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Home Skin Health Autoimmune Progesterone Dermatitis: Description, Causes, And Treatment Protocol

Autoimmune Progesterone Dermatitis: Description, Causes, And Treatment Protocol

by Alice Davis
Autoimmune Progesterone Dermatitis.


A small but significant illness known as autoimmune progesterone dermatitis (APD) affects mostly women and a specific population of people. It is distinguished by skin symptoms like hives, itching, rash, and in more severe cases, angioedema, and anaphylaxis. As progesterone levels fluctuate during pregnancy or the menstrual cycle, symptoms often appear first. The immune system wrongly views progesterone as an outside invader, leading to an inflammatory response in the skin, which is why APD is categorized as an autoimmune illnesses (similar to Lupus).

Although the precise mechanism underlying this autoimmune reaction is yet unknown, it is believed to be complex and to involve both hormone abnormalities and genetic predisposition. The skin symptoms range from minor erythema to serious, perhaps fatal reactions like anaphylaxis. Progesterone levels alter in a cyclical rhythm, and this coincides with the signs and symptoms of APD, which include: –

  • Pruritus: A typical and upsetting symptom of APD for sufferers is intense itching.
  • Skin Rash: One distinguishing sign of APD is a red, itchy rash. The rash can manifest as hives or urticaria featuring raised, crimson welts on one’s skin or as eczema-like regions featuring dry, scaly, and irritated skin.
  • Urticaria (Hives): Hives can manifest as elevated, swollen, and light red lumps on the skin that itch often.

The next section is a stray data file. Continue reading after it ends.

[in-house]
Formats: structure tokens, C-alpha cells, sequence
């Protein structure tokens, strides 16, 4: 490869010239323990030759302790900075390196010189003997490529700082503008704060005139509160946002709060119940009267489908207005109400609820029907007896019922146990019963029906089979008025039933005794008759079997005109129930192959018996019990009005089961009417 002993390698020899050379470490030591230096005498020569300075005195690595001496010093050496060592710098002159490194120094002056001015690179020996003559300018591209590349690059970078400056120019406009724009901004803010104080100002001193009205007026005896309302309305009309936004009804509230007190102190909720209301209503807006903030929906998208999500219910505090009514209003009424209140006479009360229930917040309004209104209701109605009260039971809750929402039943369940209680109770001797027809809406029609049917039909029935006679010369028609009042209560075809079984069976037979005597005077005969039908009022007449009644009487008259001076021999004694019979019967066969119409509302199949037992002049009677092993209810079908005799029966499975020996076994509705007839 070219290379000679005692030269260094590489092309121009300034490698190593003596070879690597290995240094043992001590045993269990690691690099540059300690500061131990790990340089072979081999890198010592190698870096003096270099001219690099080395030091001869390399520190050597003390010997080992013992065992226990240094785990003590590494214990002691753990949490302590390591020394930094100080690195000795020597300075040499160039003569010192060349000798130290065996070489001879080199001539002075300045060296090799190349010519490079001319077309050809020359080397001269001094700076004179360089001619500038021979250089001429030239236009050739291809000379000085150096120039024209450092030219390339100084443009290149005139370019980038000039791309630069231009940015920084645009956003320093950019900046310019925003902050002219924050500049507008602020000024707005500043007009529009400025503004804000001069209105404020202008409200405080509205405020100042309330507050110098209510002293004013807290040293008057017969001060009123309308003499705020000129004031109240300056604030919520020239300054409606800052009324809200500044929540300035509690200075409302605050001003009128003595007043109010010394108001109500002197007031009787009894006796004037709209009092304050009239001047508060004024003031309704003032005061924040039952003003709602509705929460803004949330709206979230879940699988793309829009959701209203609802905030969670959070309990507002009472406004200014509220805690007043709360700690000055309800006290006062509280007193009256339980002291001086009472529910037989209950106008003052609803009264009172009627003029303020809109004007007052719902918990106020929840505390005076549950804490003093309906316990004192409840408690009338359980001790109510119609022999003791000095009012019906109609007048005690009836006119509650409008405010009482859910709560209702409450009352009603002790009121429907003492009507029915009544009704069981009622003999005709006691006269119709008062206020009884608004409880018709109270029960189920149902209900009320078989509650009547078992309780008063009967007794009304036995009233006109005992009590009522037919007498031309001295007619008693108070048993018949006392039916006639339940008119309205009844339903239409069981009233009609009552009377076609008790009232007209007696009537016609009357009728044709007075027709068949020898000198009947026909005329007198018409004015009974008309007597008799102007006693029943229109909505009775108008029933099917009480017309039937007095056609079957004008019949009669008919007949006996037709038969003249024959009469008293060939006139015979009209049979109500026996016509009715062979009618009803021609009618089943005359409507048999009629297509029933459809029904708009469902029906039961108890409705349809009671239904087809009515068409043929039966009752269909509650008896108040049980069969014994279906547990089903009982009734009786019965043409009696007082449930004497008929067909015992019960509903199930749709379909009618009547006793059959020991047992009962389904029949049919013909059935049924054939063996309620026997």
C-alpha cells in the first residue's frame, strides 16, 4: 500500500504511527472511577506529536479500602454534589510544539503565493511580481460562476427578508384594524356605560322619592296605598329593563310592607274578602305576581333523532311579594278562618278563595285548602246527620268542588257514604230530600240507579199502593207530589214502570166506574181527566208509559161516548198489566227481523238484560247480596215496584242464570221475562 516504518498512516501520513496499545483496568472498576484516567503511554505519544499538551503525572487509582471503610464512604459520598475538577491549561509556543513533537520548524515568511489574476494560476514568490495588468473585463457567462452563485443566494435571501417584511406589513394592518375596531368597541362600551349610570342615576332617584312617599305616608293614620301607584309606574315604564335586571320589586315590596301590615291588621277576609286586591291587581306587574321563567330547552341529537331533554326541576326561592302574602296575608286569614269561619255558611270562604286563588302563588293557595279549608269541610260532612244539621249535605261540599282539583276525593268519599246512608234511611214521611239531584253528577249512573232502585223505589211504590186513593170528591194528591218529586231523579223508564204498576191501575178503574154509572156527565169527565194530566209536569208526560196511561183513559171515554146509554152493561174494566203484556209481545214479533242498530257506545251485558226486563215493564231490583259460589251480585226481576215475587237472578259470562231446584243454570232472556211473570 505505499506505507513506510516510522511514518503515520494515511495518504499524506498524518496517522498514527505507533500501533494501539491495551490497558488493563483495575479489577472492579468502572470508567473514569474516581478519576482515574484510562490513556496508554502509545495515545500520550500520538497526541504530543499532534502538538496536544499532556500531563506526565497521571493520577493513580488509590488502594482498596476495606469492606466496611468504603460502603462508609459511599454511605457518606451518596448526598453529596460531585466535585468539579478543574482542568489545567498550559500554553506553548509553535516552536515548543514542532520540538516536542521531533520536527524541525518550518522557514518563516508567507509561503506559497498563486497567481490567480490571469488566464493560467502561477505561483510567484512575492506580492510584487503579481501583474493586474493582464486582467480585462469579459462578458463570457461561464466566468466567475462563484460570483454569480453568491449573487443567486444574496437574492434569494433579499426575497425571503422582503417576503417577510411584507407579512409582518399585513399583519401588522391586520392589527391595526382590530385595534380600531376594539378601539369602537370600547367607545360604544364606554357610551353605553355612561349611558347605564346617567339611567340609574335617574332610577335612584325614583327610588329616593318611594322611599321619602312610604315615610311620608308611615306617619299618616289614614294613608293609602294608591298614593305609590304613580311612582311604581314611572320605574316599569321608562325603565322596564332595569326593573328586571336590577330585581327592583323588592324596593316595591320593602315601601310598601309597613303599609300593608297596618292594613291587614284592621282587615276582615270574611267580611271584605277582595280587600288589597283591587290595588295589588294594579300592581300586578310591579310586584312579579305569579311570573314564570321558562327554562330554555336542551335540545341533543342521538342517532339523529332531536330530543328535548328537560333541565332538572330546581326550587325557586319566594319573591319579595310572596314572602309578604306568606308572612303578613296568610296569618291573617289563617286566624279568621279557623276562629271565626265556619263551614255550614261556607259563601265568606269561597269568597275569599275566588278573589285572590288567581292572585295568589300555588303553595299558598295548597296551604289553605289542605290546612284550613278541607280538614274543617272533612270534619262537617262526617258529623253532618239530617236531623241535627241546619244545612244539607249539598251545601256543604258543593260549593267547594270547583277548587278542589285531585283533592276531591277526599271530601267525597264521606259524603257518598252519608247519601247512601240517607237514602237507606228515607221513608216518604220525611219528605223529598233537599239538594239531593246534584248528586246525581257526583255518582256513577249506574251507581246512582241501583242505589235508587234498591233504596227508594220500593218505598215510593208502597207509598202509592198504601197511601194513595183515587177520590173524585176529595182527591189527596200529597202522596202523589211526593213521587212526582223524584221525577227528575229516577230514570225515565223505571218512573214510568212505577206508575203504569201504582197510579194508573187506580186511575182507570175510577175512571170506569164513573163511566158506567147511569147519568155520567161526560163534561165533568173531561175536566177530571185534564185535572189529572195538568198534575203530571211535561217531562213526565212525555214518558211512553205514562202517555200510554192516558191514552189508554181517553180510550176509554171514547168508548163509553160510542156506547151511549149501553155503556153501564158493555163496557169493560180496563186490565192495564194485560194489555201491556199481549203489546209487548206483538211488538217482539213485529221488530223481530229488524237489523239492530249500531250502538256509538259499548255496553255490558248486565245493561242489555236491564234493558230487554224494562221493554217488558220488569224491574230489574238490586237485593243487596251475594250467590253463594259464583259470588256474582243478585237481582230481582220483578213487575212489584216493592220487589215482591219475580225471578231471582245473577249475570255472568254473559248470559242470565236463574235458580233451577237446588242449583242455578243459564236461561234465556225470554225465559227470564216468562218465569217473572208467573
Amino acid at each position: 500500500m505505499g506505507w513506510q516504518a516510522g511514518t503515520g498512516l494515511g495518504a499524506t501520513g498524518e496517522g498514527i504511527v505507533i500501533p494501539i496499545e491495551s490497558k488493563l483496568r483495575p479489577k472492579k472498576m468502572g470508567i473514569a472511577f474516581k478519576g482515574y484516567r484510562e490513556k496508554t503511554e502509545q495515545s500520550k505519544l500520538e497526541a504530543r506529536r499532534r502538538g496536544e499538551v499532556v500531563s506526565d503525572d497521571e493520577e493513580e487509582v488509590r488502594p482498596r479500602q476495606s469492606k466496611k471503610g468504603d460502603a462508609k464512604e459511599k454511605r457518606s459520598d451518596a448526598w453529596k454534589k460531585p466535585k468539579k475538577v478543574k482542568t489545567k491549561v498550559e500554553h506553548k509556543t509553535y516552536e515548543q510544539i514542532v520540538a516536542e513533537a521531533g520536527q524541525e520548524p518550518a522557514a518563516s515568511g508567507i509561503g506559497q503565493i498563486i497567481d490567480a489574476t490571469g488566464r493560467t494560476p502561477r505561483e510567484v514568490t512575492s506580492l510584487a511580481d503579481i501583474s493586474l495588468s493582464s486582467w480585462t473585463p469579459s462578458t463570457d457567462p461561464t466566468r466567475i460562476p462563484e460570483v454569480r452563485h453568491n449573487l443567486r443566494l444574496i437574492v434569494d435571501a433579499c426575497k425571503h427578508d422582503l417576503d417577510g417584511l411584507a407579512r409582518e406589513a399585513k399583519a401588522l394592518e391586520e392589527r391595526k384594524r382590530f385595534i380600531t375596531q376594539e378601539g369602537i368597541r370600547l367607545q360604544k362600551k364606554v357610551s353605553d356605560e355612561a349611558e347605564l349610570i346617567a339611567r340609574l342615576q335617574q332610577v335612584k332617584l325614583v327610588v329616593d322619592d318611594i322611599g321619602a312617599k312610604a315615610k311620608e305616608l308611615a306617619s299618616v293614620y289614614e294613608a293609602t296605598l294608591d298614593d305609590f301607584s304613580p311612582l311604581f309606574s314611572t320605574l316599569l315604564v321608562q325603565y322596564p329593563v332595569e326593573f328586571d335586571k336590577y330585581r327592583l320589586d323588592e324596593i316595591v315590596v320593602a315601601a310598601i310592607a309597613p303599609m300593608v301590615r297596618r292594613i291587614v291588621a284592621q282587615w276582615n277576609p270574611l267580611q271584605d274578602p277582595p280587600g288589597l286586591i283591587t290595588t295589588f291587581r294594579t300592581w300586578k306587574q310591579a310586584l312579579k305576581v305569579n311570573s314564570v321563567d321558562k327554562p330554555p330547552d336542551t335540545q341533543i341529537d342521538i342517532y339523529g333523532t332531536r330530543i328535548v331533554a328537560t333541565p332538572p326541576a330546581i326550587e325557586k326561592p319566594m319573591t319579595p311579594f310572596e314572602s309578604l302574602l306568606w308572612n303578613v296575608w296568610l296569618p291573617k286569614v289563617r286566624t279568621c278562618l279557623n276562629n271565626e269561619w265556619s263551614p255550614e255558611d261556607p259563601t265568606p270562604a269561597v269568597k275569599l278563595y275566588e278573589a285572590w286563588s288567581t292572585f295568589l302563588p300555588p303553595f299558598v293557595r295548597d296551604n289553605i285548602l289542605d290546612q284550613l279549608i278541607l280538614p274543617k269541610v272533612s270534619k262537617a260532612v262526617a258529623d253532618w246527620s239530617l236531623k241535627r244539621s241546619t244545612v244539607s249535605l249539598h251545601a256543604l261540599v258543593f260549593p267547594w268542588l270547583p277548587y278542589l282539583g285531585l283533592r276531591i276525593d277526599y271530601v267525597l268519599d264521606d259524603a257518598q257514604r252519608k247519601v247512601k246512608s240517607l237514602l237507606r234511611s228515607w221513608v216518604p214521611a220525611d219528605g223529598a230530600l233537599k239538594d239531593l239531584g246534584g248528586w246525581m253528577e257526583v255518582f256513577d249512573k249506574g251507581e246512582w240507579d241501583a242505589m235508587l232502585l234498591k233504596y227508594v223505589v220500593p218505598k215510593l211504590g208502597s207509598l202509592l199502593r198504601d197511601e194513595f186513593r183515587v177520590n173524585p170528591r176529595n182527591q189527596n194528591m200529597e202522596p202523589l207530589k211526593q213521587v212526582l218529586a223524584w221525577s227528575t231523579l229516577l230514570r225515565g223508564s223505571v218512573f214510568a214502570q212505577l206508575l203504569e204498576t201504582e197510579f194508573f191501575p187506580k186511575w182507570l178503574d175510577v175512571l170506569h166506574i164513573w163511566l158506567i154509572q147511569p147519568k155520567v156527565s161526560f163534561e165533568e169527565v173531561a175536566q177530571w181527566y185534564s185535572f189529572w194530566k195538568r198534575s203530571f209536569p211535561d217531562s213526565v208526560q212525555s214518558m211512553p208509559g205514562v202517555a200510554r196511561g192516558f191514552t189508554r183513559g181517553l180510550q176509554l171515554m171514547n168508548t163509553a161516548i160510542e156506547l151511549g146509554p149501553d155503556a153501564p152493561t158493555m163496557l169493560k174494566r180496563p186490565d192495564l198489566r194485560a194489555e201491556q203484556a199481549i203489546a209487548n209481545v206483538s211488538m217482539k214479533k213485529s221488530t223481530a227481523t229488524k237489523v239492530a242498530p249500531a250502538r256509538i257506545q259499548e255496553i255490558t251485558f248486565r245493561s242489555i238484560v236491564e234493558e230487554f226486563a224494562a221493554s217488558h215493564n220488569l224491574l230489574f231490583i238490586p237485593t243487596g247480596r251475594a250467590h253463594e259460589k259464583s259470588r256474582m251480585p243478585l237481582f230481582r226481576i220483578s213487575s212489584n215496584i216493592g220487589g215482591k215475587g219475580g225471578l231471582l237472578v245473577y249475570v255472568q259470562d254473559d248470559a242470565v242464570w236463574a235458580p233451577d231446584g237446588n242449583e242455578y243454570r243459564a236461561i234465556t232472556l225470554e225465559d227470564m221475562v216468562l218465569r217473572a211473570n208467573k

• Angioedema: Angioedema, a severe form of swelling underneath the skin’s surface that usually affects the lips, face, and throat, may occur in people with APD.
  • Pregnancy-Related Flares: The increase in progesterone levels during pregnancy may make APD symptoms worse.
  • Menstrual Flares: The days preceding menstruation, or the luteal stage of the menstrual cycle, are when many women having APD suffer an aggravation of symptoms.

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Autoimmune Progesterone Dermatitis: Description, Causes, And Treatment Protocol is an original (HealthXWire) article.

Possible Causes

Autoimmune progesterone dermatitis (APD), which is regarded as a complex and uncommon illness, has an unidentified exact cause. Nevertheless, a number of probable reasons or contributors to the formation of APD have been suggested. These consist of: –

  • Hormonal Fluctuations: APD is intimately related to hormonal changes, particularly shifts in progesterone levels. Skin reactions frequently happen when progesterone levels are high, like during pregnancy or the luteal stage of the cycle of menstruation. If you are are prone to these fluctuations, hormonal changes may set off or worsen the immunological reaction.
  • Immune System Dysregulation: APD is categorized as an autoimmune disorder, which means that the immune system of the body incorrectly views its own tissues—regarding this instance, progesterone—as alien invaders. This starts an immunological reaction, which causes inflammation and skin responses.
  • Genetic Predisposition: APD might be inherited, as some people may be predisposed to autoimmune diseases or have a certain genetic make-up that affects how their bodies react to progesterone.
  • Sensitivity or Allergy to Progesterone Metabolites: According to certain theories, some people with APD can be allergic or sensitive to certain progesterone metabolites. The presence of these metabolites in the body may cause an immunological reaction that results in skin responses.
  • Hormone Replacement Therapy and Hormonal Contraceptives: In those who are susceptible, the use of progesterone-containing HRT or hormonal contraception may increase the symptoms of APD. This might be because these drugs include more progesterone than usual.
  • Interactions with Other Substances: Under rare circumstances, it is probable that the immunological response to progesterone will interact with other elements of the body and cause an inflammatory response on the skin.
  • Other Underlying Conditions: Some underlying diseases, like ovarian cysts or polycystic ovary syndrome (PCOS), might result in hormonal changes and imbalances, which may help APD develop.